Kaiser Health News Original Stories

3. Political Cartoon: 'On The Bright Side?'

Kaiser Health News provides a fresh take on health policy developments with "Political Cartoon: 'On The Bright Side?'" by John Darkow, The Columbia Daily Tribune.

Here's today's health policy haiku:

HEALTH LAW CONVERSATIONS

A new dialogue
Change from repeal to improve…
That’s what the prez wants.

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Health Law Issues And Implementation

4. On His Victory Lap, Obama Aims To Change The Conversation To Ways To Improve The ACA

News reports note that, although President Barack Obama does not expect GOP opponents to back off of their opposition to the health law, he still plans to attempt to reframe the discussion to ways it can be improved. Meanwhile, other talk focuses on what is necessary to ensure the measure's long-term success and how lobbyists are gearing up to secure changes.

Politico: Barack Obama Takes An Obamacare Victory Lap
White House aides say the president isn’t under any illusions that Republicans will drop their objections to the Affordable Care Act just because the administration won the last Supreme Court fight. So while Obama will “discuss how we can move forward and continue building on the progress made under the Affordable Care Act,” according to the trip announcement, he’s not planning to get confrontational, avoiding the more controversial elements, one official said. In particular, the president intends to praise the efforts of Tennessee’s Republican governor, who has embraced key parts of Obamacare and is working to expand Medicaid in his state, a key part of the health care reforms and a top Obama priority. (Wheaton, 7/1)

The Associated Press: Obama Aims To Change Conversation Around Health Care Law
President Barack Obama is aiming to change the conversation around his health care law from talk about undoing it to talk of how to make it better. Obama was headed to the Nashville, Tennessee-area on Wednesday to discuss ways to improve the Affordable Care Act, including by extending Medicaid coverage to more low-income people. Tennessee is among about 20 states that have rejected Obama's offer of billions of dollars to help pay to expand the federal-state health care program for the poor. (Superville, 7/1)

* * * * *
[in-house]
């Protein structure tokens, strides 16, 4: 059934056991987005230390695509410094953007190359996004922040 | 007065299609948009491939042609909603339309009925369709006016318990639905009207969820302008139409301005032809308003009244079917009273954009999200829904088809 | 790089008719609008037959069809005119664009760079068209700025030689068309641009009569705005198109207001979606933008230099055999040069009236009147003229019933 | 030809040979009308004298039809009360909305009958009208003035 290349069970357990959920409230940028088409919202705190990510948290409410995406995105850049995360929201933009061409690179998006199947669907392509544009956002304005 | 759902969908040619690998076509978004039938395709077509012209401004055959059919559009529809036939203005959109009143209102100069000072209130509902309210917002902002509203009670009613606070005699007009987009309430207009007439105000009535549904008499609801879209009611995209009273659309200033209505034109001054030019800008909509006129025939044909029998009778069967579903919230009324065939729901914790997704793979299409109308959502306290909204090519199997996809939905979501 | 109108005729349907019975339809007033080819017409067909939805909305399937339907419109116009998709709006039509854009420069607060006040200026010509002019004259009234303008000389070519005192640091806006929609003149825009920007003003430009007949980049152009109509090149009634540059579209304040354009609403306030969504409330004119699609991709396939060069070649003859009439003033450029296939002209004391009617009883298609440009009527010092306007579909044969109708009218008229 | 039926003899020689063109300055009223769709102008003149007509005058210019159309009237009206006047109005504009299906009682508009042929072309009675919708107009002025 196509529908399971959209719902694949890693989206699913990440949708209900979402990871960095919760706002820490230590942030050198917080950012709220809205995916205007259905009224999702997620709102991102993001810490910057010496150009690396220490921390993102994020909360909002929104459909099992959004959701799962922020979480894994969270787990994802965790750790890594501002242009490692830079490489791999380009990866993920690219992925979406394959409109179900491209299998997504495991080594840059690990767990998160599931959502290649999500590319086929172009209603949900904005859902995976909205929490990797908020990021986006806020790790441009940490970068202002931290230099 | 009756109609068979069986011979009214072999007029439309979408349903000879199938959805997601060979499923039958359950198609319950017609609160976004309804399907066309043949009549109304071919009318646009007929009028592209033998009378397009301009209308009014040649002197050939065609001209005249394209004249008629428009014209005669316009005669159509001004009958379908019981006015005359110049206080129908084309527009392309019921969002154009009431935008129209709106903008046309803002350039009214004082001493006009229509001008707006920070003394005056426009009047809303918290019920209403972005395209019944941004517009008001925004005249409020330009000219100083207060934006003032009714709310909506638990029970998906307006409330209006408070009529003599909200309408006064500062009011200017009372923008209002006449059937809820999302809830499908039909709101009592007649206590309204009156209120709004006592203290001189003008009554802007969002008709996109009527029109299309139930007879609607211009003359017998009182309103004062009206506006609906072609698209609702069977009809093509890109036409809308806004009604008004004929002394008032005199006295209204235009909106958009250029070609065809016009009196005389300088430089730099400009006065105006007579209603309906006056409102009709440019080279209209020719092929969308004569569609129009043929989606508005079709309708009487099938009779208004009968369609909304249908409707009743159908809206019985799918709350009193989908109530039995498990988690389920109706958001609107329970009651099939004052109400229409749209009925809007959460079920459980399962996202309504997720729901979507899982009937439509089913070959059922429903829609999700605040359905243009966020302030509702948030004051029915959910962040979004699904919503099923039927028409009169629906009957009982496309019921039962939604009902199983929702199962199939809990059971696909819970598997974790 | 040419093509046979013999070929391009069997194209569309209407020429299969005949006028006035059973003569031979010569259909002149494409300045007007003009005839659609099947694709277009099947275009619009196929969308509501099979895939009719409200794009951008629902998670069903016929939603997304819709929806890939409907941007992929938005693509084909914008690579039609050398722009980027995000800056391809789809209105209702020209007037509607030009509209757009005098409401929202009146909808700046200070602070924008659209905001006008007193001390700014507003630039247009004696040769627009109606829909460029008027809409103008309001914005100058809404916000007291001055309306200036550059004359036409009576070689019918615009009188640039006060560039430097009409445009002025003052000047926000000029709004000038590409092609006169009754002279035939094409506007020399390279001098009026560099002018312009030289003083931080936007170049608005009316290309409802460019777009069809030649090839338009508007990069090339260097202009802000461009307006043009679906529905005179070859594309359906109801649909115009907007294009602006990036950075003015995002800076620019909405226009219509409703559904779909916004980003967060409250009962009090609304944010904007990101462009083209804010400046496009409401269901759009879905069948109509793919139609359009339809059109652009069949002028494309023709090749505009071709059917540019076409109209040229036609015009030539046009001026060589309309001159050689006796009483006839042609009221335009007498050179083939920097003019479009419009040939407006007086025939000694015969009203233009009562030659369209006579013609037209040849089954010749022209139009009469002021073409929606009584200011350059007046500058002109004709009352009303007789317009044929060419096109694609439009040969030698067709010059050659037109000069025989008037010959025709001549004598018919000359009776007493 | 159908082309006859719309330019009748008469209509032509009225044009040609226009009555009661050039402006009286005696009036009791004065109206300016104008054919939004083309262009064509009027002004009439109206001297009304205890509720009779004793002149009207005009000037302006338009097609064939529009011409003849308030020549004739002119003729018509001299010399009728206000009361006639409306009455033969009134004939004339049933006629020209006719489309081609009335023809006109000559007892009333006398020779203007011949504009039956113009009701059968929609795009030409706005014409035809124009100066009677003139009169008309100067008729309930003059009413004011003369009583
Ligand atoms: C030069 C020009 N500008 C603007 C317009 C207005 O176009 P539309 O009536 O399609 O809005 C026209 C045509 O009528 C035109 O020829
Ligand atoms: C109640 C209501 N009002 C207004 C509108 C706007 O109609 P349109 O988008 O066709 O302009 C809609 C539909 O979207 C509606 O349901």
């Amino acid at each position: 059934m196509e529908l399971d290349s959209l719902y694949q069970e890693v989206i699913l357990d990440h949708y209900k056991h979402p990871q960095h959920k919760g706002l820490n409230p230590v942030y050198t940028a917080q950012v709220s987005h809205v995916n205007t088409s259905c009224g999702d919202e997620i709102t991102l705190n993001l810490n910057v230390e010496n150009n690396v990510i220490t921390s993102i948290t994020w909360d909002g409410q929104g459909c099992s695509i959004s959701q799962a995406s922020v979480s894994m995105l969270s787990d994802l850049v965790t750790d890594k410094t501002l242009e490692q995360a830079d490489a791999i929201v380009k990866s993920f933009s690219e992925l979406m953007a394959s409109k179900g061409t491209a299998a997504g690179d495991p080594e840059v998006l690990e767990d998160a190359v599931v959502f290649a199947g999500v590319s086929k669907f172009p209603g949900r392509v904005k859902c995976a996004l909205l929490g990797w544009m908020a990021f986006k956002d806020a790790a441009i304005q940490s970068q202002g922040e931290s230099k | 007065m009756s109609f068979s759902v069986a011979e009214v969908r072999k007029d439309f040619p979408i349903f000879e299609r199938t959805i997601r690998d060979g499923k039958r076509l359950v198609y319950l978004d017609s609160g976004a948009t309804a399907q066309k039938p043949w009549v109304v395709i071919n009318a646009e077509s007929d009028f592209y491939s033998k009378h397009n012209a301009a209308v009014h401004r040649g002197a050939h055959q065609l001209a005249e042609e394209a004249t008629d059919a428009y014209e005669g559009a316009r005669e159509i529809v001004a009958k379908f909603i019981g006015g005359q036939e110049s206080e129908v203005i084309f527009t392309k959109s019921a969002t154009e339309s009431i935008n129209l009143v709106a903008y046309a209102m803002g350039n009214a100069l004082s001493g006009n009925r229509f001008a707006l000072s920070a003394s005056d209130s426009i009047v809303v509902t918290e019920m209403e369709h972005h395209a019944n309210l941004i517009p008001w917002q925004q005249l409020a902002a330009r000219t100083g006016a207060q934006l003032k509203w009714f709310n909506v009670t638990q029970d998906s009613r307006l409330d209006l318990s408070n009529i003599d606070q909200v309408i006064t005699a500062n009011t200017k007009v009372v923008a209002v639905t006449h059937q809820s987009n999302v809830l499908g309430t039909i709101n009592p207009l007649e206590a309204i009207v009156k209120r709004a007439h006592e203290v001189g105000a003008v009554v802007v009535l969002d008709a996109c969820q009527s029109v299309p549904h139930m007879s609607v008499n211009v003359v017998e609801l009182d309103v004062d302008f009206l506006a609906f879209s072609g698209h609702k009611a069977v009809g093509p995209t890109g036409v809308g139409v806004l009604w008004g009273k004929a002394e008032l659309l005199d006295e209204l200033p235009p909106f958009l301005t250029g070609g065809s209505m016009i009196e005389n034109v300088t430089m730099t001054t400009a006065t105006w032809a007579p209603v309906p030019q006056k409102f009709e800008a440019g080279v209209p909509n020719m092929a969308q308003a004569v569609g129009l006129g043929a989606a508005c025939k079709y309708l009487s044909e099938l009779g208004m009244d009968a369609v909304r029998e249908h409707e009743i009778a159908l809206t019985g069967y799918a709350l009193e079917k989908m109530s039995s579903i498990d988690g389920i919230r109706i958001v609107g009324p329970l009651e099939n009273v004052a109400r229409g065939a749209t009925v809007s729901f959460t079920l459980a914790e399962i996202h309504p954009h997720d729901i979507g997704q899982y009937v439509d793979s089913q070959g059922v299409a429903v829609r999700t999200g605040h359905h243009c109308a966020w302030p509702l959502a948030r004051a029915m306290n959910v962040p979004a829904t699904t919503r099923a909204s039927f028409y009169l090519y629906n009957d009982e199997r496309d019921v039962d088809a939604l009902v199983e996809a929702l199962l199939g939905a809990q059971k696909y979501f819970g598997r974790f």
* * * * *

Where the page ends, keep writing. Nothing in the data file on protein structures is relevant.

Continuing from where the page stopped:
The Huffington Post: If Obamacare Is Here To Stay, It's Going To Need Some Fixing. Here Are 5 Ways How
Obamacare is here to stay. That’s the message from President Barack Obama and other supporters of the Affordable Care Act after their victory at the Supreme Court last week. But dodging a lethal legal bullet is not the same thing as ensuring long-term success. And if health care reform is going to achieve the latter, it’s going to need reforms of its own. “We’ve got more work to do,” Obama acknowledged after the high court ruled in his favor on Thursday. (Young, 6/30)

The Hill: Obamacare Ruling Paves Way For Lobbying Blitz
Healthcare lobbyists across Washington are hoping to win long-sought changes to ObamaCare now that the Supreme Court has affirmed the law is here to stay. Last week’s ruling in King v. Burwell has unfrozen the field for dozens of healthcare groups that have been stymied in their efforts to tweak the law while it was still fighting for survival in the courts. (Ferris, 7/1)

The Nashville Tennessean: Lawmakers Downplay Obama's Impact On Insure Tennessee
The specific issues, bills or lawmakers might change, but if there's any constant within the Republican caucuses in the Tennessee House and Senate, it's this: They aren't big fans of President Barack Obama. At the same time, Democrats and supporters of Gov. Bill Haslam's controversial Insure Tennessee plan are using the president's visit Wednesday to a Nashville elementary school as their latest rallying cry to push for Haslam's health insurance plan. (Boucher, 6/30)

5. How The Liberal Justices Steered The Supreme Court In Its Recent Health Law Decision

News outlets analyze the high court dynamics that led to this term's blockbuster decisions, including King v. Burwell.

The New York Times: Right Divided, A Disciplined Left Steered The Supreme Court
The stunning series of liberal decisions delivered by the Supreme Court this term was the product of discipline on the left side of the court and disarray on the right. In case after case, including blockbusters on same-sex marriage and President Obama’s health care law, the court’s four-member liberal wing, all appointed by Democratic presidents, managed to pick off one or more votes from the court’s five conservative justices, all appointed by Republicans. ... For example, in King v. Burwell, the case brought by groups hostile to the Affordable Care Act, Chief Justice John G. Roberts Jr. and Justice Anthony M. Kennedy joined the court’s four liberals in rejecting the challenge to health insurance subsidies provided through federal exchanges. Justices Antonin Scalia, Clarence Thomas and Samuel A. Alito Jr. dissented. (Liptak, 7/1)

Los Angeles Times: A Liberal But Restrained Supreme Court Term